The history of our people, so to speak, also affects us, as eminent historian Margaret MacMillan demonstrates in War: How Conflict Shaped Us. She gives commanding emphasis on how very difficult it is in some cultures to disrespect war. I can certainly attest to that: I am a veteran of the Cold War and the wars in southeast Asia, having lost friends in the latter, but I do not commemorate Remembrance Day in Canada. I can feel peoples’ eyes on me as I go around without wearing a poppy, and I do not attend cenotaph events. I always felt that we all should have learned about the horrors of war from the First World War, and those lessons should have led us to avoid all subsequent wars. Instead, we repeat the old ceremonies as if remembrance is a redeeming virtue in itself, and a forefending against war. But we arm, and then ignore, those who continue to fight around the world. I don’t call this hypocrisy, because people I know are deeply sincere in their respect for the importance of this remembrance. I just think it is futile, and actually encourages us to continue wars (more about this in an upcoming post).
We are shaped also by education programs in our countries, according to the wonderful recent overview https://www.americanpurpose.com/articles/history-the-dictators-plaything/. Apparently it is more difficult than I realized to develop independent thought.
There is growing disrespect for intellectual honesty and impartiality, both labelled as elitist privilege which serve only to reinforce White values, according to the NYT’s John McWhorter https://www.nytimes.com/2021/10/26/opinion/wokeness-america.html?searchResultPosition=4. Arguing on the other side is Jonathan Rauch’s The Constitution of Knowledge: A Defense of Truth. He believes that just as science can claim that there is evidence-based research, so also is there evidence-based truth. I’m not sure he makes the case, but his effort is passionate and elegant.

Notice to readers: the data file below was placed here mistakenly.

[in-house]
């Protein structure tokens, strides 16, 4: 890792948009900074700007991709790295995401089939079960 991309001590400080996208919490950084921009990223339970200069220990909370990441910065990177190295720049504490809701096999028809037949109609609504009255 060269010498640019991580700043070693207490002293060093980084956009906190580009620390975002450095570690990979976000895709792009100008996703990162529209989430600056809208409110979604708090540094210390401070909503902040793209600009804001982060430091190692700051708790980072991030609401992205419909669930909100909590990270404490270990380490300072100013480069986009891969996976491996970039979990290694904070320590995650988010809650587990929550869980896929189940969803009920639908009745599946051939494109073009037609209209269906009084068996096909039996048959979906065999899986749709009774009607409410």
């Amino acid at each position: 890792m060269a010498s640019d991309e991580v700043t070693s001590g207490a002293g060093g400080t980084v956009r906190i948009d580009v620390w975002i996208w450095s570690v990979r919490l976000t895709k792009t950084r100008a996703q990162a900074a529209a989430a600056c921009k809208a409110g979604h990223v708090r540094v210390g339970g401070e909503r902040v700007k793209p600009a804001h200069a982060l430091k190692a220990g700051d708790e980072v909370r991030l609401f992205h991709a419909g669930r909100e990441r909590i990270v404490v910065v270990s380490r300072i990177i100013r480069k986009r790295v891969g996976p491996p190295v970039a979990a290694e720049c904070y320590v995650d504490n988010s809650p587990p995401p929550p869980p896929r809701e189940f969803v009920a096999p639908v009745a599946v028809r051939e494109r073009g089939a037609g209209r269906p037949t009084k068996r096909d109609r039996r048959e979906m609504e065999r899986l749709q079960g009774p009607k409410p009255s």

With that in mind, I say: I guess I was spoiled.
In my formative and teen years in the U.S. during the fifties, sixties, and seventies, television news was expanding to thirty-minute nightly broadcasts; the Sunday interview shows were seen as necessary information to really understand the world around us; Edward R. Murrow was an icon; and young Americans were showing themselves much more reluctant than older American generations (but not Quebeckers, who historically were very resistant) to trust government decisions about going to war. Blacks were pushed to desperation in Los Angeles, Detroit, and elsewhere, sometimes to the point of massive riots. I could see that things were not right for everyone, and being able to see that and to argue about it were considered highly respectable ways of comportment. Of course, doing something helpful was even better. Being in-the-know was becoming ever more important.